By Helen Hiller Frink, Peter E. Randall Publisher, Portsmouth, NH (2015) Reviewed by Ingo Heidbrink, Ph.D. In her book Oil, Ice and Bone, Helen Hiller Frink describes the whaling voyages of Nathaniel Ransom. She begins with his first journey as a fourteen year old boy in 1860 and culminates with the 1871 disaster in which
BOOK REVIEW – They Were Heroes – A Sergeant Major’s Tribute to the Combat Marines of Iraq and Afghanistan
By Sergeant Major David K. Devaney, U.S. Marine Corps (Retired). Naval Institute Press, Annapolis, MD (2015) Reviewed by Charles H. Bogart This book is not for the fainthearted to read. Within this book, we encounter fifty-one men, who with the exception of one individual, are all enlisted. The title of the book, however, is slightly
By James A. Hawkins, Naval Institute Press, Annapolis, MD (2014) Reviewed by Colonel Curt Marsh, U.S. Marine Corps Reserve (Retired) A Common Virtue is the first novel by author James Hawkins, a former Marine who served during the Vietnam War. The story is about a Marine officer and a young enlisted Marine who lead in
By William Weatherly [Capt. George Jackson, USN (Ret.)], iUniverse (2014) Reviewed by Jason McHale What if the Washington Naval Conference collapsed and its terms were never ratified? What if the post-World War naval buildup continued unabated until the Second World War? Sheppard of the Argonne is set in an alternate history where those questions become
By Donald A. Tortorice, Author House, Bloomington, IN (2014) Reviewed by John R. Satterfield, DBA I, Horatio is a fictional autobiography about Horatio Nelson, clearly a subject of note for those who care about naval history. Nelson’s titles were read out loud to an assemblage of mourners at his funeral at St. Paul’s Cathedral in
By Arthur Marder, Naval Institute Press, Annapolis, MD (2013) Reviewed by Captain Winn Price, U.S. Naval Reserve (Ret.) Of the first of five volumes that compose Dreadnought to Scapa Flow, this review addresses Volume II, subtitled “The War Years: To the Eve of Jutland 1914-1916.” These five books, which address World War I from the
Former Chief of Naval Operations and distinguished NHF Chairman Admiral James L. Holloway, III, USN (Ret.) was on hand at the National Museum of the United States Navy at the Washington Navy Yard on 11 May to commemorate the 100-year anniversary of the office of Chief of Naval Operations. Secretary of the Navy Ray Mabus
The first of our new publication series NHF Flix is now available! Remember, you can continue to vote for your favorite Navy films on the NHF Flix page on our website HERE. We will be releasing these publications b-monthly.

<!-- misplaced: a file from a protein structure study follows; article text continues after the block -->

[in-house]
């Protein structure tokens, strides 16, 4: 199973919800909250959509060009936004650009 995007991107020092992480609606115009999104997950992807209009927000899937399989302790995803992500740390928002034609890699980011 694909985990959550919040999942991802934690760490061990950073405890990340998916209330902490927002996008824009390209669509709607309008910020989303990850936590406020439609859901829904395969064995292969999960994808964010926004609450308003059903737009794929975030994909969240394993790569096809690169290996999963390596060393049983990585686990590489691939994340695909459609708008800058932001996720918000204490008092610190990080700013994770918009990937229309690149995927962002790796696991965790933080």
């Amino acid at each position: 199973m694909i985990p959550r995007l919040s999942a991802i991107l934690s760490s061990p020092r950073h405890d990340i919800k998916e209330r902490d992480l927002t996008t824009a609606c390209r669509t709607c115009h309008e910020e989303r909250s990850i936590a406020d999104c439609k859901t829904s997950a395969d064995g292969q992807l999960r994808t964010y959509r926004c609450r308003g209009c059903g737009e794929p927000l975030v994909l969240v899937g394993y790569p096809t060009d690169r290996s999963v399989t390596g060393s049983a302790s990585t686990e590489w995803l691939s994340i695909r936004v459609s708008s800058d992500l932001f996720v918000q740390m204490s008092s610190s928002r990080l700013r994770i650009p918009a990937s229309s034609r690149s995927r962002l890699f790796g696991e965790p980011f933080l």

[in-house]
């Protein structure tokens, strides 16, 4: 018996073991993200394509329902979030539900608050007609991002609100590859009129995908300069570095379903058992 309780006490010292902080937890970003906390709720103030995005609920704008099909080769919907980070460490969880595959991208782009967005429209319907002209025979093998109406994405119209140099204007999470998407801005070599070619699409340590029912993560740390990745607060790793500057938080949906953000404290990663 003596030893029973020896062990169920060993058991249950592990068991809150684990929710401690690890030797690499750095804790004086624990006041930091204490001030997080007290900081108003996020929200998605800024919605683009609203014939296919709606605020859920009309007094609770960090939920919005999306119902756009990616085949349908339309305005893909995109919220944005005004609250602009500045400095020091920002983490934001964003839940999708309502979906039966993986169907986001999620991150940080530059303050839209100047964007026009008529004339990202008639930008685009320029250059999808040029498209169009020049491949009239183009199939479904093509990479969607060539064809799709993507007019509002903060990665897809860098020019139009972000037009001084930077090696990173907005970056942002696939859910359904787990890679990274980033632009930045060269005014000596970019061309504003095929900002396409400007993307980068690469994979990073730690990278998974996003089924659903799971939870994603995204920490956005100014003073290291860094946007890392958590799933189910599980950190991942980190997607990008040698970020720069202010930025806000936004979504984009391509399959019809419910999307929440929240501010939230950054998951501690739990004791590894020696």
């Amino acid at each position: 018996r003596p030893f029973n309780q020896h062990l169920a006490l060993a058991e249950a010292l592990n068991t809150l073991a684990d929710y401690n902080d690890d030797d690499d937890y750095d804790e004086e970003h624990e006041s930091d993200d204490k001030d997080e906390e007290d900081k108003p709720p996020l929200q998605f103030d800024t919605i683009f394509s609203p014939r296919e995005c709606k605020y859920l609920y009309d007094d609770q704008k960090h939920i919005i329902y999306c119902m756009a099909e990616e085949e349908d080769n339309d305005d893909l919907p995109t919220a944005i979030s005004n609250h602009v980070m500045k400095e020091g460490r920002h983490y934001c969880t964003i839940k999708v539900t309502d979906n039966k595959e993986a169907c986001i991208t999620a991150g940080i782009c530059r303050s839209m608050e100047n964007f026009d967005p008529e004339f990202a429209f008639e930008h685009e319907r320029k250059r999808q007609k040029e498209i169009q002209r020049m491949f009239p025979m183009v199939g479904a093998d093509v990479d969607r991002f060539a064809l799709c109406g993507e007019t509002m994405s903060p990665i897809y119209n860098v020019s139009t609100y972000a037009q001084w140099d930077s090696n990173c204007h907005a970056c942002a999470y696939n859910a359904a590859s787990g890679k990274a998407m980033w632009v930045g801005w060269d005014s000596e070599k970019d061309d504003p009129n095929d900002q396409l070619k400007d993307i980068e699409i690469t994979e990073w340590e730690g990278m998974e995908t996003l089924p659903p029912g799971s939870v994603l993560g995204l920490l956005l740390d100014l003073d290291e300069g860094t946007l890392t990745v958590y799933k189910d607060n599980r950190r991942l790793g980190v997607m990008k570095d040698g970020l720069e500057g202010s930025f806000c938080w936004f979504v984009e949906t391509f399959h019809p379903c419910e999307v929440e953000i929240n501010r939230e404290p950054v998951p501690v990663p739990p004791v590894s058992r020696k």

By Matthew T. Eng Nearly two hundred Swift boat veterans traveled into Washington, D.C. this past Saturday to view the Swift boat on display outside on the Washington Navy Yard waterfront and tour the exhibits at the National Museum of the United States Navy. Their excursion to the Washington Navy Yard was part of the
In 1942, Nazi Germany attacked the United States. There was no grand event to set off the conflict like Pearl Harbor. There was only blood, oil, and sunken metal. The fate of the world did not rest in the hands of intrepid commanders with stars on their uniform. For a time, that responsibility was given
By Matthew Eng I had the chance yesterday to accompany the three photo archivists of the Naval History and Heritage Command on a special behind-the-scenes tour of the Steven F. Udvar-Hazy Center in Chantilly, Virginia. Museum technician Pat Robinson gave us a fantastic tour of the various departments and divisions located inside the Udvar-Hazy Center.
Ditty Bag: Collections of the Naval Historical Foundation An Artifact and Collections Blog Series Ditty Bag: Convict Ship Success In 2000, NHF received a very interesting package. The small box contained three postcards, three short letters, and a model of a ship carved out of a small piece of wood. Ms. Mary Ballard had left
Last year, we posted a story on the passing of long-time friend of NHF and Pearl Harbor survivor Captain Victor Delano, USN (Ret.). We have received updates on Captain Delano’s funeral arrangement at the end of this week. The following information comes from Kate Delano Jahnig and the Delano family. To read Captain Delano’s story on
By Matthew T. Eng I took my wife on a date. Well, it wasn’t quite a date, but I told her it was. I was working at an event in D.C., but dinner and drinks were involved. There were tiny hors d’oeuvres of bacon scallops and mushroom pastries filtering around. The dress code involved a